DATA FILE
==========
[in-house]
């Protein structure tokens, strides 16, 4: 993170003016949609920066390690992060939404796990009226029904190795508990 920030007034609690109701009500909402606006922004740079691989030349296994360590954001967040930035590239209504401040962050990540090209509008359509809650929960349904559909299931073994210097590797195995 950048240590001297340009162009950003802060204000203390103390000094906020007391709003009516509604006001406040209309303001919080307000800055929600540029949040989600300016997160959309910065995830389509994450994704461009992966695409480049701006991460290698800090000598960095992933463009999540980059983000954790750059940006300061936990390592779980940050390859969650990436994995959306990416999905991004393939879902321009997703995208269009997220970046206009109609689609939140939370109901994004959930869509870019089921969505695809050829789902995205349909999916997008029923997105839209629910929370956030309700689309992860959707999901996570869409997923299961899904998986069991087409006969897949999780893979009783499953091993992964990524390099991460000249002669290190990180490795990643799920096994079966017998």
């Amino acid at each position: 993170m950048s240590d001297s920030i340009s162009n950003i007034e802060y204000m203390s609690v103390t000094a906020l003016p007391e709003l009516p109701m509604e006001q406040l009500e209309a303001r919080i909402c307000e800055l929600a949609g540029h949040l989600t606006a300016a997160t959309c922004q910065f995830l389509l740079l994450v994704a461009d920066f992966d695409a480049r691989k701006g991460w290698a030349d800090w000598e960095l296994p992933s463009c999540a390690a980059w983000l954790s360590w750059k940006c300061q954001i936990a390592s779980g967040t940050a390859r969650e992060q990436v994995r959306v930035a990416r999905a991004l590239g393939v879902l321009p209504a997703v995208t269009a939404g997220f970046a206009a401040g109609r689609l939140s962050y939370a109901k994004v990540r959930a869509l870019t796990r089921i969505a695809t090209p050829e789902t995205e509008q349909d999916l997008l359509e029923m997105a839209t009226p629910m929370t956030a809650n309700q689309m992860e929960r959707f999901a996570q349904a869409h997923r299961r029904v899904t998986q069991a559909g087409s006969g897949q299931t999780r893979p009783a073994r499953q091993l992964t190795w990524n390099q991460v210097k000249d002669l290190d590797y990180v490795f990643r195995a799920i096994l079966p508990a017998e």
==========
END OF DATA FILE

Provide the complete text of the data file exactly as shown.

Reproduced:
[in-house]
């Protein structure tokens, strides 16, 4: 993170003016949609920066390690992060939404796990009226029904190795508990 920030007034609690109701009500909402606006922004740079691989030349296994360590954001967040930035590239209504401040962050990540090209509008359509809650929960349904559909299931073994210097590797195995 950048240590001297340009162009950003802060204000203390103390000094906020007391709003009516509604006001406040209309303001919080307000800055929600540029949040989600300016997160959309910065995830389509994450994704461009992966695409480049701006991460290698800090000598960095992933463009999540980059983000954790750059940006300061936990390592779980940050390859969650990436994995959306990416999905991004393939879902321009997703995208269009997220970046206009109609689609939140939370109901994004959930869509870019089921969505695809050829789902995205349909999916997008029923997105839209629910929370956030309700689309992860959707999901996570869409997923299961899904998986069991087409006969897949999780893979009783499953091993992964990524390099991460000249002669290190990180490795990643799920096994079966017998």
């Amino acid at each position: 993170m950048s240590d001297s920030i340009s162009n950003i007034e802060y204000m203390s609690v103390t000094a906020l003016p007391e709003l009516p109701m509604e006001q406040l009500e209309a303001r919080i909402c307000e800055l929600a949609g540029h949040l989600t606006a300016a997160t959309c922004q910065f995830l389509l740079l994450v994704a461009d920066f992966d695409a480049r691989k701006g991460w290698a030349d800090w000598e960095l296994p992933s463009c999540a390690a980059w983000l954790s360590w750059k940006c300061q954001i936990a390592s779980g967040t940050a390859r969650e992060q990436v994995r959306v930035a990416r999905a991004l590239g393939v879902l321009p209504a997703v995208t269009a939404g997220f970046a206009a401040g109609r689609l939140s962050y939370a109901k994004v990540r959930a869509l870019t796990r089921i969505a695809t090209p050829e789902t995205e509008q349909d999916l997008l359509e029923m997105a839209t009226p629910m929370t956030a809650n309700q689309m992860e929960r959707f999901a996570q349904a869409h997923r299961r029904v899904t998986q069991a559909g087409s006969g897949q299931t999780r893979p009783a073994r499953q091993l992964t190795w990524n390099q991460v210097k000249d002669l290190d590797y990180v490795f990643r195995a799920i096994l079966p508990a017998e």